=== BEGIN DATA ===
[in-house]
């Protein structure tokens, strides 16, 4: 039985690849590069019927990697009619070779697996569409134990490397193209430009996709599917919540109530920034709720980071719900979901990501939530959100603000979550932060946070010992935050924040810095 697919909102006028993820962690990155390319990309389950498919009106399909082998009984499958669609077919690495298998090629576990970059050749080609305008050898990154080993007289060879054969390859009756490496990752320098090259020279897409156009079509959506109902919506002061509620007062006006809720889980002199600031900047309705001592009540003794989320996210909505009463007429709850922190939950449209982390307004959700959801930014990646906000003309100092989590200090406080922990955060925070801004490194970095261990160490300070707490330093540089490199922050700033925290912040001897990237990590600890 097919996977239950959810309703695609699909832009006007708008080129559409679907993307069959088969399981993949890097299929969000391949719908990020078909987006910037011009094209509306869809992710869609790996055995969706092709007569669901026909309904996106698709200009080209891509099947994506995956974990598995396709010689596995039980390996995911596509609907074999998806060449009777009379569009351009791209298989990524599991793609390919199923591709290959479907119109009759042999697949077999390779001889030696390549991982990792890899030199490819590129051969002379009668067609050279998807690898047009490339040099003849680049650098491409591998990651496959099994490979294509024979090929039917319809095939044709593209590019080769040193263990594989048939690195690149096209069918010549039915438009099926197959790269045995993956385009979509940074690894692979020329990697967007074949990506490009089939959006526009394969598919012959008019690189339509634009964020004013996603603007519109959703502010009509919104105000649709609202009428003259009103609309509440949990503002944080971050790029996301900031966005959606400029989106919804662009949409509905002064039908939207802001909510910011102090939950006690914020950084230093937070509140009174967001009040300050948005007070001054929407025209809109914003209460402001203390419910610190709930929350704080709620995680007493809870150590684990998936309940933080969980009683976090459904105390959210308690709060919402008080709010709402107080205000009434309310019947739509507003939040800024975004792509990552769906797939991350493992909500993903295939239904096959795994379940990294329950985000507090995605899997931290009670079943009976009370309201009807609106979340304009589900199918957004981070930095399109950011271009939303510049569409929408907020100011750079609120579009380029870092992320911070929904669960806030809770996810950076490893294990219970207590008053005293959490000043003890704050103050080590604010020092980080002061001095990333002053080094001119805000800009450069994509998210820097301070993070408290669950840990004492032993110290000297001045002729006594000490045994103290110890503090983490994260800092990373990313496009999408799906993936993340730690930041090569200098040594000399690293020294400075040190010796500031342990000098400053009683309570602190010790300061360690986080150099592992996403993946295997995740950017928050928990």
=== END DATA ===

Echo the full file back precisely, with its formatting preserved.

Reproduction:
[in-house]
């Protein structure tokens, strides 16, 4: 039985690849590069019927990697009619070779697996569409134990490397193209430009996709599917919540109530920034709720980071719900979901990501939530959100603000979550932060946070010992935050924040810095 697919909102006028993820962690990155390319990309389950498919009106399909082998009984499958669609077919690495298998090629576990970059050749080609305008050898990154080993007289060879054969390859009756490496990752320098090259020279897409156009079509959506109902919506002061509620007062006006809720889980002199600031900047309705001592009540003794989320996210909505009463007429709850922190939950449209982390307004959700959801930014990646906000003309100092989590200090406080922990955060925070801004490194970095261990160490300070707490330093540089490199922050700033925290912040001897990237990590600890 097919996977239950959810309703695609699909832009006007708008080129559409679907993307069959088969399981993949890097299929969000391949719908990020078909987006910037011009094209509306869809992710869609790996055995969706092709007569669901026909309904996106698709200009080209891509099947994506995956974990598995396709010689596995039980390996995911596509609907074999998806060449009777009379569009351009791209298989990524599991793609390919199923591709290959479907119109009759042999697949077999390779001889030696390549991982990792890899030199490819590129051969002379009668067609050279998807690898047009490339040099003849680049650098491409591998990651496959099994490979294509024979090929039917319809095939044709593209590019080769040193263990594989048939690195690149096209069918010549039915438009099926197959790269045995993956385009979509940074690894692979020329990697967007074949990506490009089939959006526009394969598919012959008019690189339509634009964020004013996603603007519109959703502010009509919104105000649709609202009428003259009103609309509440949990503002944080971050790029996301900031966005959606400029989106919804662009949409509905002064039908939207802001909510910011102090939950006690914020950084230093937070509140009174967001009040300050948005007070001054929407025209809109914003209460402001203390419910610190709930929350704080709620995680007493809870150590684990998936309940933080969980009683976090459904105390959210308690709060919402008080709010709402107080205000009434309310019947739509507003939040800024975004792509990552769906797939991350493992909500993903295939239904096959795994379940990294329950985000507090995605899997931290009670079943009976009370309201009807609106979340304009589900199918957004981070930095399109950011271009939303510049569409929408907020100011750079609120579009380029870092992320911070929904669960806030809770996810950076490893294990219970207590008053005293959490000043003890704050103050080590604010020092980080002061001095990333002053080094001119805000800009450069994509998210820097301070993070408290669950840990004492032993110290000297001045002729006594000490045994103290110890503090983490994260800092990373990313496009999408799906993936993340730690930041090569200098040594000399690293020294400075040190010796500031342990000098400053009683309570602190010790300061360690986080150099592992996403993946295997995740950017928050928990």